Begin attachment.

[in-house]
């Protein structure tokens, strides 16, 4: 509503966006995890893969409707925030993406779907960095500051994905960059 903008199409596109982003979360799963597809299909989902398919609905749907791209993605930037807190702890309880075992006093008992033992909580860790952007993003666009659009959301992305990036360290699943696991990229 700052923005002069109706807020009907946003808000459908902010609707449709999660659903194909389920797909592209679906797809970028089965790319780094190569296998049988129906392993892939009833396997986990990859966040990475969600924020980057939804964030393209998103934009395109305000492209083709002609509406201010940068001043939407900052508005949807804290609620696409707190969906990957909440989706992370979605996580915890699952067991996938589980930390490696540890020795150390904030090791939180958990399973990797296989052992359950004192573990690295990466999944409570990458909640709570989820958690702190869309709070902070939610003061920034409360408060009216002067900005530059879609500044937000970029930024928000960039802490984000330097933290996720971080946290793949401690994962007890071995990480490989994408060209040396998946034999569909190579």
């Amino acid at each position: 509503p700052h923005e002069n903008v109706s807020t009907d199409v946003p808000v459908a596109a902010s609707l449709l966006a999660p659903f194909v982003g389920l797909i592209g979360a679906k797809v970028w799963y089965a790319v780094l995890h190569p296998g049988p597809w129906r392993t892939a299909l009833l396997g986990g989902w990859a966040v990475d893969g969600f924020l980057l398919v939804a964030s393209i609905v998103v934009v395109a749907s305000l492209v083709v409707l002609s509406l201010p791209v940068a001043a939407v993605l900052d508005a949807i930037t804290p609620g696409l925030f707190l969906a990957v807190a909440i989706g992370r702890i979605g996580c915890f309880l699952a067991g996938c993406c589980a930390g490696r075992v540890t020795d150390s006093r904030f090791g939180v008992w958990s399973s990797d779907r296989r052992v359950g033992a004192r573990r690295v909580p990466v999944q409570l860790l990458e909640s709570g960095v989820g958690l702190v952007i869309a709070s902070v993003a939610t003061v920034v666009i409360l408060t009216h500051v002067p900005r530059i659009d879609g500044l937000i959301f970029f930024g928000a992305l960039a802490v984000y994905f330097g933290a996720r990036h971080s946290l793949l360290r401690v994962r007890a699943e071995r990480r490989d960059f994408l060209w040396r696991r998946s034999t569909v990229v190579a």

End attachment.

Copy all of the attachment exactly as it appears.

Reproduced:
[in-house]
């Protein structure tokens, strides 16, 4: 509503966006995890893969409707925030993406779907960095500051994905960059 903008199409596109982003979360799963597809299909989902398919609905749907791209993605930037807190702890309880075992006093008992033992909580860790952007993003666009659009959301992305990036360290699943696991990229 700052923005002069109706807020009907946003808000459908902010609707449709999660659903194909389920797909592209679906797809970028089965790319780094190569296998049988129906392993892939009833396997986990990859966040990475969600924020980057939804964030393209998103934009395109305000492209083709002609509406201010940068001043939407900052508005949807804290609620696409707190969906990957909440989706992370979605996580915890699952067991996938589980930390490696540890020795150390904030090791939180958990399973990797296989052992359950004192573990690295990466999944409570990458909640709570989820958690702190869309709070902070939610003061920034409360408060009216002067900005530059879609500044937000970029930024928000960039802490984000330097933290996720971080946290793949401690994962007890071995990480490989994408060209040396998946034999569909190579």
């Amino acid at each position: 509503p700052h923005e002069n903008v109706s807020t009907d199409v946003p808000v459908a596109a902010s609707l449709l966006a999660p659903f194909v982003g389920l797909i592209g979360a679906k797809v970028w799963y089965a790319v780094l995890h190569p296998g049988p597809w129906r392993t892939a299909l009833l396997g986990g989902w990859a966040v990475d893969g969600f924020l980057l398919v939804a964030s393209i609905v998103v934009v395109a749907s305000l492209v083709v409707l002609s509406l201010p791209v940068a001043a939407v993605l900052d508005a949807i930037t804290p609620g696409l925030f707190l969906a990957v807190a909440i989706g992370r702890i979605g996580c915890f309880l699952a067991g996938c993406c589980a930390g490696r075992v540890t020795d150390s006093r904030f090791g939180v008992w958990s399973s990797d779907r296989r052992v359950g033992a004192r573990r690295v909580p990466v999944q409570l860790l990458e909640s709570g960095v989820g958690l702190v952007i869309a709070s902070v993003a939610t003061v920034v666009i409360l408060t009216h500051v002067p900005r530059i659009d879609g500044l937000i959301f970029f930024g928000a992305l960039a802490v984000y994905f330097g933290a996720r990036h971080s946290l793949l360290r401690v994962r007890a699943e071995r990480r490989d960059f994408l060209w040396r696991r998946s034999t569909v990229v190579a």